Re: Measures against overheating
Turning back to harddisk sleep vs. write access of OS subsystems: Here is my 'todays workout' for the smart OS.
On most of my machines (no online servers) i did not need the last weeks of logs, for years. The only reason would be intrusion detection, but hey, i'm talking about laptops and office PCs with nothing worth to break the router. So, to stop the continuous harddisk access, i just de-installed rsyslog daemon.
Then, i made /var/log a tmpfs and out of curiosity, just to see if ot works, reinstalled rsyslog again. As expceted, after each boot, the standard logs get created at syslog start (which is in desktop runlevel rc2, in debian) and so far noone is barfing.
Anyway, it can be easily reverted, only one '#' in /etc/fstab, and reboot.
Here is what happened (tm Monk):
(1) Booted into 'single' mode (runlevel 1) because here, no syslog should be running (that is, per debian default; if your system is different then issue '/etc/init.d/*syslog stop' to shutdown the log daemon)
(2) Edited /etc/fstab with mcedit (package 'mc' - else you could use nano or vi or whatever) and added this line:
tmpfs /var/log tmpfs noatime,nodiratime,uid=0,gid=4,mode=755,size=50M 0 0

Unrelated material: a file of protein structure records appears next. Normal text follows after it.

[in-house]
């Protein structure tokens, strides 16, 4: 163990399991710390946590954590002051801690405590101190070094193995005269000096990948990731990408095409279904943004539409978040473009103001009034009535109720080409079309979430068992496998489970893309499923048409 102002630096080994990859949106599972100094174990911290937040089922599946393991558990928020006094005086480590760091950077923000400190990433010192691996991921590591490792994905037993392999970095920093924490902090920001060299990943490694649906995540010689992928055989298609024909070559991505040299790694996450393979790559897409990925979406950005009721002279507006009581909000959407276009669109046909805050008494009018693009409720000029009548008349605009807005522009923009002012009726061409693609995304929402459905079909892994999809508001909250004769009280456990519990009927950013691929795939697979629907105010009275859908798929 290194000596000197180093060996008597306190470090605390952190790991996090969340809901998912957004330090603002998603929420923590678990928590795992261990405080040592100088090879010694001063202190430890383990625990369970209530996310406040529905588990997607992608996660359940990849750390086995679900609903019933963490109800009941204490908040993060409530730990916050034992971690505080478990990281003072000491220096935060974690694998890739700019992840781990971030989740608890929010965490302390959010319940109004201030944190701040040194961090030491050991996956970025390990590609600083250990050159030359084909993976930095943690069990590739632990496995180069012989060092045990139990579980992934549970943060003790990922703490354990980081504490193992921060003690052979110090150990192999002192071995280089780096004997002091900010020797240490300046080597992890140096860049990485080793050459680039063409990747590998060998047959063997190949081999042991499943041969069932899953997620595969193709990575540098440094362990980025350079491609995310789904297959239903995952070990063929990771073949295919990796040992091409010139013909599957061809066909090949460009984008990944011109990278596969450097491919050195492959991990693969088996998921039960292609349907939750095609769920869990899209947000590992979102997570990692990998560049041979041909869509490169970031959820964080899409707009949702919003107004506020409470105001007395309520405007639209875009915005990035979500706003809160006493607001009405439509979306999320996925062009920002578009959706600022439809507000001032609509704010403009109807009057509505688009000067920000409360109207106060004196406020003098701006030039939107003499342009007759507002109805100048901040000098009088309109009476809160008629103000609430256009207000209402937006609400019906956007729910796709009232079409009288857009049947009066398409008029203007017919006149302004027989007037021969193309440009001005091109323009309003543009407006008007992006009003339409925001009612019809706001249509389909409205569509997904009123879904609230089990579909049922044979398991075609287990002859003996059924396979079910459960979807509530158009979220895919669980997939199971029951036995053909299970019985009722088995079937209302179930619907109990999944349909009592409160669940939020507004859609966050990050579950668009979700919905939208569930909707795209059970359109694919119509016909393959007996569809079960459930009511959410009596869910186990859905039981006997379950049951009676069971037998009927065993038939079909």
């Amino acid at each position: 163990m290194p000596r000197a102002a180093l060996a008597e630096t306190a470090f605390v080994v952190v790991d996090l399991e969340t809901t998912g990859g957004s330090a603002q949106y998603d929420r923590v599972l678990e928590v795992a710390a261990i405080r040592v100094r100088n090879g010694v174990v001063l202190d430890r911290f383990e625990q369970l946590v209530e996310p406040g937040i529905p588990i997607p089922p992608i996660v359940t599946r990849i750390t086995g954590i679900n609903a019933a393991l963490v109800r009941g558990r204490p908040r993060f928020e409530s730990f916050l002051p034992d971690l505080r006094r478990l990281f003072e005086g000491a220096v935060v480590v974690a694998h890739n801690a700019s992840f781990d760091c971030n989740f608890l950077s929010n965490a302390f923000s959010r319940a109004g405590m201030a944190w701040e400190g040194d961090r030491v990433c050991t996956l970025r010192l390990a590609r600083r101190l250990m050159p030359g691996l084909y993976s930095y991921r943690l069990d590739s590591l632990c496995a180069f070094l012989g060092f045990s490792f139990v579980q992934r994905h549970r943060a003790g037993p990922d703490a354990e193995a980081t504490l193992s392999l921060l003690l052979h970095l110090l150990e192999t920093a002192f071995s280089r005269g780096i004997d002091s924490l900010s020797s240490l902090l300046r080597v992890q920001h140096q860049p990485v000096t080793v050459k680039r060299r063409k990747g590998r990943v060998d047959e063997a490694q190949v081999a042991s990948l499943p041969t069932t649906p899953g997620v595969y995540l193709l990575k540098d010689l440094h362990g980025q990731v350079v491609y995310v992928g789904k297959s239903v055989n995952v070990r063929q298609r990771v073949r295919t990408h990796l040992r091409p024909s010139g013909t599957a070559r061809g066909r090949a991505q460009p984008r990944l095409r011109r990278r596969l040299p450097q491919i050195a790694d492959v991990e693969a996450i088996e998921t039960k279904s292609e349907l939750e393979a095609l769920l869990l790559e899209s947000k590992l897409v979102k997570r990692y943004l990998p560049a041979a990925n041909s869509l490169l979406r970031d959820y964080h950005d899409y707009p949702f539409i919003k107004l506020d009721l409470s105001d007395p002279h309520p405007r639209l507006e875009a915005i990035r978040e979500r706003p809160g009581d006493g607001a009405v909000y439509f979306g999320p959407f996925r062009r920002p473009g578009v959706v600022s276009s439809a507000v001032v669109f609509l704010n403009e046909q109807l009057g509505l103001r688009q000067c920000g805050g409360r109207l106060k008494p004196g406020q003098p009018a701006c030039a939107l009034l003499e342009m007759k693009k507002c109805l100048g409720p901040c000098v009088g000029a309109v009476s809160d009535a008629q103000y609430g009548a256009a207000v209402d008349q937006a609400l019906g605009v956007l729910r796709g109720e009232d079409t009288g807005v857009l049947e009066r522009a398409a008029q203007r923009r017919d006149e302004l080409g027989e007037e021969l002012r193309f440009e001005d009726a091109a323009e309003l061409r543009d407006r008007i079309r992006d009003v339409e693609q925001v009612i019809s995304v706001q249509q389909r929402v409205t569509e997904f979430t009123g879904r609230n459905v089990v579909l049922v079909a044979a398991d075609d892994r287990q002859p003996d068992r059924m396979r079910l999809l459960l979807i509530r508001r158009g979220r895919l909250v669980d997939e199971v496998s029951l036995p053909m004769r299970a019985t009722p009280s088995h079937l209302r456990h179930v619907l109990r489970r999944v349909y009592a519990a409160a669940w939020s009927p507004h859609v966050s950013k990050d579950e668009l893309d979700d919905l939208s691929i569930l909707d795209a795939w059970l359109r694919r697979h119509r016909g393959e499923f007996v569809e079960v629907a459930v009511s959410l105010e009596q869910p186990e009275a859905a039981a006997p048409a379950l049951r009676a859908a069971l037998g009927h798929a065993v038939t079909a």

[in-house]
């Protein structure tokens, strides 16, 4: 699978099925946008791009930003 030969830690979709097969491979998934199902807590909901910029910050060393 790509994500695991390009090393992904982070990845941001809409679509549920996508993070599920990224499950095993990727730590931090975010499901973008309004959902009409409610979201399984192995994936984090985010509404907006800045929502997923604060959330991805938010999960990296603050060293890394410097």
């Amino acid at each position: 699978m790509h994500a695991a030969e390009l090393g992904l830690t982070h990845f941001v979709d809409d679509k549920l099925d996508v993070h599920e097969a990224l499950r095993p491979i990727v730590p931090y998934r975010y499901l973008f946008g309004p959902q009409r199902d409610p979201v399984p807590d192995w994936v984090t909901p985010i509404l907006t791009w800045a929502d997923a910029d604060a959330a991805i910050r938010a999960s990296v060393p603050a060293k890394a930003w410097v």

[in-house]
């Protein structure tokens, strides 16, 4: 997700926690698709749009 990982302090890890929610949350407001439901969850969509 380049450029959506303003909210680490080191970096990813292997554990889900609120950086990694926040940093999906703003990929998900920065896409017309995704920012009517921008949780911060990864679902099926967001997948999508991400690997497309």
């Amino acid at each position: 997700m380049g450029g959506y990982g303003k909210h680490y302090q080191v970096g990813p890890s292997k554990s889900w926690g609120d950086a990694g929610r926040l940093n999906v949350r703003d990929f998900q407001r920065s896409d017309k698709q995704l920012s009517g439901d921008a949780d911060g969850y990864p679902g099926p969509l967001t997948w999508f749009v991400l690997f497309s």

a. If you mount /var as separate partition (which i always do) then the new entry has to be AFTER the /var one, because /var/log can only be mounted after /var. (The line order in fstab equals time order)
b. 'uid' for root, gid for 'adm', permissions 755 are 'rwx r-x r-x'. I may have lost the original permissions of /var/log some year ago when i fiddled with tiger; correct me if 755 is wrong.
(3) I copied /var/log to /var/log-BAK, just in case. It can be deleted after some days, if you're sure anything is fine.
(4) Afterward, i deleted all content of /var/log, with mc. You may use commandline 'rm -rf' but be very careful with this.You can as well leave the old /var/log/* since it will be mounted-over. I just felt like cleaning the disk up. This steps generally leaves /var/log as mountpoint with original permissions, in case you'd revert the thing some day.
By the way, i also de-installed much desktop/server/network stuff that i never really needed on my 'office' machines. Namely exim4, the highly active avahi-daemon, ssh-server, network-manager (i use plain ifup), ntp (i use rdate on all my machines). Other candidates for office - depending on your needs - could be bluetooth, wireless, samba, nfs. It also turned out that i can live without 'hal'.
In total, it was a huge amount of packages which i got rid of. Finally, my smart desktop boots a lot faster too.
There is some argument that sometimes you suddenly need an ssh-server, or samba, and what if the internet is down and you can't install. So, alternatively, one could only switch the init scripts off. Lookup the /etc/rc2.d README for the debian way.
However, it's real funny to walk around and mark 'deinstall' anything you don't know what it's good for, and look which packages get broken, and if those can't be just deinstalled too (which was the case for avahi-daemon, only required by llibreoffice java on my desktops, which i never ever needed anyway.)
Maybe one should start with the package manager anyway, and configure it not to install 'recommendet' packages automaticly. That would free most systems of several hundred packages and lots of unneeded stuff.